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Condom use significantly went down in Uganda during lockdown due to movement restrictions, ministry of Health has said. 

Vastha Kibirige, ministry of Health's condom programme coordinator says while many people still have no access to condoms, some of those who have access don't even know how to use them.  

“Lack of condom use has increased the risk of people getting HIV since they have been having sex without using condoms, especially during lockdowns. It was difficult to distribute condoms to the last users during lockdowns,” Kibirige said. 

Kibirige told The Observer that Uganda needs about 18 million condoms per month for its sexually active people but they receive fewer condoms since the government doesn’t know exactly the number of people who need these condoms. She said of the sexually active population in need of condoms, only 33 per cent have access to them.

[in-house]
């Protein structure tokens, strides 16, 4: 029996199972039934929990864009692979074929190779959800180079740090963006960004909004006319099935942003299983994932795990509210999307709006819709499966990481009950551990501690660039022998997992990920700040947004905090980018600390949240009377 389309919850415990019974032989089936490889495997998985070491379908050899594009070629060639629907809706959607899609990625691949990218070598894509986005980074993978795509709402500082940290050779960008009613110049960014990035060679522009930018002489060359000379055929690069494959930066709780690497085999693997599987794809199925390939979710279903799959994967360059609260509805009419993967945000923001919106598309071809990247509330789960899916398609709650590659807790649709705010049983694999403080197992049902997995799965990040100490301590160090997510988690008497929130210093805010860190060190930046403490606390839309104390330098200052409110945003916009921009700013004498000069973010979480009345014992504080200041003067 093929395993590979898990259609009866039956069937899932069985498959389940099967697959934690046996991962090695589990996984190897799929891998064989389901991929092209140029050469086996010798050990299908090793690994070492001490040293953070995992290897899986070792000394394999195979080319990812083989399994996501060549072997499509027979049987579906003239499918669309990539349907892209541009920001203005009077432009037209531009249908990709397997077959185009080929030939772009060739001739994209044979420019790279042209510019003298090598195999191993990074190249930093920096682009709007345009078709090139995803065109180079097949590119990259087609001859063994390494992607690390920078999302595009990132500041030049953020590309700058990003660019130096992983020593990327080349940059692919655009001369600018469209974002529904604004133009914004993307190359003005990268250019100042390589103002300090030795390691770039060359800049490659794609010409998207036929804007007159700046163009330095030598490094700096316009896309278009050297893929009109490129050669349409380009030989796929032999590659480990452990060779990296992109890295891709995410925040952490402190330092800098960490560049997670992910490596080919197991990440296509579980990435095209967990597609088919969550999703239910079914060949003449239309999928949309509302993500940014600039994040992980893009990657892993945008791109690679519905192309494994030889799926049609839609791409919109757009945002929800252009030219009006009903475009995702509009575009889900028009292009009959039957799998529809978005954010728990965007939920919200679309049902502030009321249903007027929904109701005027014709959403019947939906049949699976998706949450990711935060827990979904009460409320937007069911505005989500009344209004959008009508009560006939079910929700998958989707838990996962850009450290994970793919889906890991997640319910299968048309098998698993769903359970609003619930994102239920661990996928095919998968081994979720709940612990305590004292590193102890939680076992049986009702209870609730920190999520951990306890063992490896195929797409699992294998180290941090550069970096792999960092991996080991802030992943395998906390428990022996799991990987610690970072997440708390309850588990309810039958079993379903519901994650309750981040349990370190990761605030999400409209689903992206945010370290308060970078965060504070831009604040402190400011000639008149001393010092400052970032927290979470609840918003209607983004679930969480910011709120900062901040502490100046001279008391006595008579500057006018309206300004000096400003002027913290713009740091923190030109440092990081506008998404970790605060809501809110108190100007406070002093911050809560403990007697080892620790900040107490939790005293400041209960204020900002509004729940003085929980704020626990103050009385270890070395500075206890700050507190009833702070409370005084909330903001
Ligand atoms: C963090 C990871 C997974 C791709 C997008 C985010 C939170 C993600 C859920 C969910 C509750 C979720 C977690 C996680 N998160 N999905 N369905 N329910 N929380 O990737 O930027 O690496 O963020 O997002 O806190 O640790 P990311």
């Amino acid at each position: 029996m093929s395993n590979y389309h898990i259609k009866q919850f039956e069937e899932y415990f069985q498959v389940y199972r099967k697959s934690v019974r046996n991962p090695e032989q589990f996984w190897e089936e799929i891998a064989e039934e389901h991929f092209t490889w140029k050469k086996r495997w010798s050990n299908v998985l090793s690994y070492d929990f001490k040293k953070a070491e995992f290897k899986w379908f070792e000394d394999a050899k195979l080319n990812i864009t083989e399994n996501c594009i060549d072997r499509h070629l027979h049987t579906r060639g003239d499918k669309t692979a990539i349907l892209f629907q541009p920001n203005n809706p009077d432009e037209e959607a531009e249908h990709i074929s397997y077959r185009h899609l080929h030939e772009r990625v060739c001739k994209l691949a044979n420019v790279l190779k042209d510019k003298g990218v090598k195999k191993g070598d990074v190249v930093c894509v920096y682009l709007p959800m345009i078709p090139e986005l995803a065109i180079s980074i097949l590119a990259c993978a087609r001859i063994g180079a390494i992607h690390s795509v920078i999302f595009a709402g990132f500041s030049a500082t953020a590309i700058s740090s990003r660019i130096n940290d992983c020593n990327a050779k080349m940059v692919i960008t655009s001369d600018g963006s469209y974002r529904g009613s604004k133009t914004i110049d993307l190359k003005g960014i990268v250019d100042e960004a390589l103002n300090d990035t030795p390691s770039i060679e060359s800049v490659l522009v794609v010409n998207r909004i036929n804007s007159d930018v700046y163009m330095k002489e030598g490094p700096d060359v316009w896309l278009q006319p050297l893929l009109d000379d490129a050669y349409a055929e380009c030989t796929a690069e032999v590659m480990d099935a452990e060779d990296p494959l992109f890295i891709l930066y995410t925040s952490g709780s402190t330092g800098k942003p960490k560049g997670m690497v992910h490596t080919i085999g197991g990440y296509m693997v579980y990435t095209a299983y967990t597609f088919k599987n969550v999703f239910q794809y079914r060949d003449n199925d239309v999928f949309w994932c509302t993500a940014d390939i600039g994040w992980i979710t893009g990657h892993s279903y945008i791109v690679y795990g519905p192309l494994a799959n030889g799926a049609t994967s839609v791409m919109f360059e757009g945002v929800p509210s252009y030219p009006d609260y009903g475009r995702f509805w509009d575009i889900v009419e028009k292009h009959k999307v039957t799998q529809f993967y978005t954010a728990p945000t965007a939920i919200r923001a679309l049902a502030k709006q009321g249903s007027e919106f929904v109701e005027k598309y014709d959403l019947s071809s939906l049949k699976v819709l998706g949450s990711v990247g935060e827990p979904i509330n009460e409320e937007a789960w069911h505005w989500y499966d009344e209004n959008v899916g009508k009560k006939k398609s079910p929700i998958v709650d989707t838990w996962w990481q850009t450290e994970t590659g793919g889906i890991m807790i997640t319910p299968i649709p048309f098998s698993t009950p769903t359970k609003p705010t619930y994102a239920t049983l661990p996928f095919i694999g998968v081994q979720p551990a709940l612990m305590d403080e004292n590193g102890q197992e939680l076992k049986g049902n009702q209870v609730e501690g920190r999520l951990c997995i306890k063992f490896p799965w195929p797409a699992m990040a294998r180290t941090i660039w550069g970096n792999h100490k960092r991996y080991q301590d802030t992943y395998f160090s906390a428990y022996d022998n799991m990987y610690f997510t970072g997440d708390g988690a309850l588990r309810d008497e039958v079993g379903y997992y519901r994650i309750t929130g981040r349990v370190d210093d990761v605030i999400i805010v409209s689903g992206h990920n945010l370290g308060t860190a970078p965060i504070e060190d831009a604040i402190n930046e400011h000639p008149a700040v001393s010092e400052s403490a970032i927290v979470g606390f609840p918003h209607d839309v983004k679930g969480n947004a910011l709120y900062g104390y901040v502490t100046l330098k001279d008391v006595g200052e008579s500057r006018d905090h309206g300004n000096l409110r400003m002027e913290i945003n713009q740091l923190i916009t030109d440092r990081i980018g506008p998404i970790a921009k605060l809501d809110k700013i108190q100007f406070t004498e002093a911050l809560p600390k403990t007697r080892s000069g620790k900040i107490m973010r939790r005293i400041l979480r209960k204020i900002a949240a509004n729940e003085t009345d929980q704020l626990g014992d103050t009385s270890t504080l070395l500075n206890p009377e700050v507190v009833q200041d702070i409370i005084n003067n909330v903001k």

“There is a big number of sexual workers who use these condoms and other people who pose as housewives yet they are also sex workers. Others are men who have sex with fellow men and also youths. So government is not aware of the exact number of these sex workers,” she said.

“We are trying as much as possible to make sure condoms are available and accessible. They are now accessible in self dispensers at working places, health facilities, entertainment places and other public places where they can easily access them,” Kibirige added.

Kibirige said condoms are the only personal protection devices (PPDs) that offer triple protection which include sexually transmitted infections (STIs) and unintended pregnancies. 

“If you are using pre-exposure prophylaxis (PrEP) you don’t prevent STIs and unintended pregnancies, you only prevent HIV. But a condom is the best since it prevents all the three infections such as HIV, STIs and unintended pregnancies,” Kibirige said.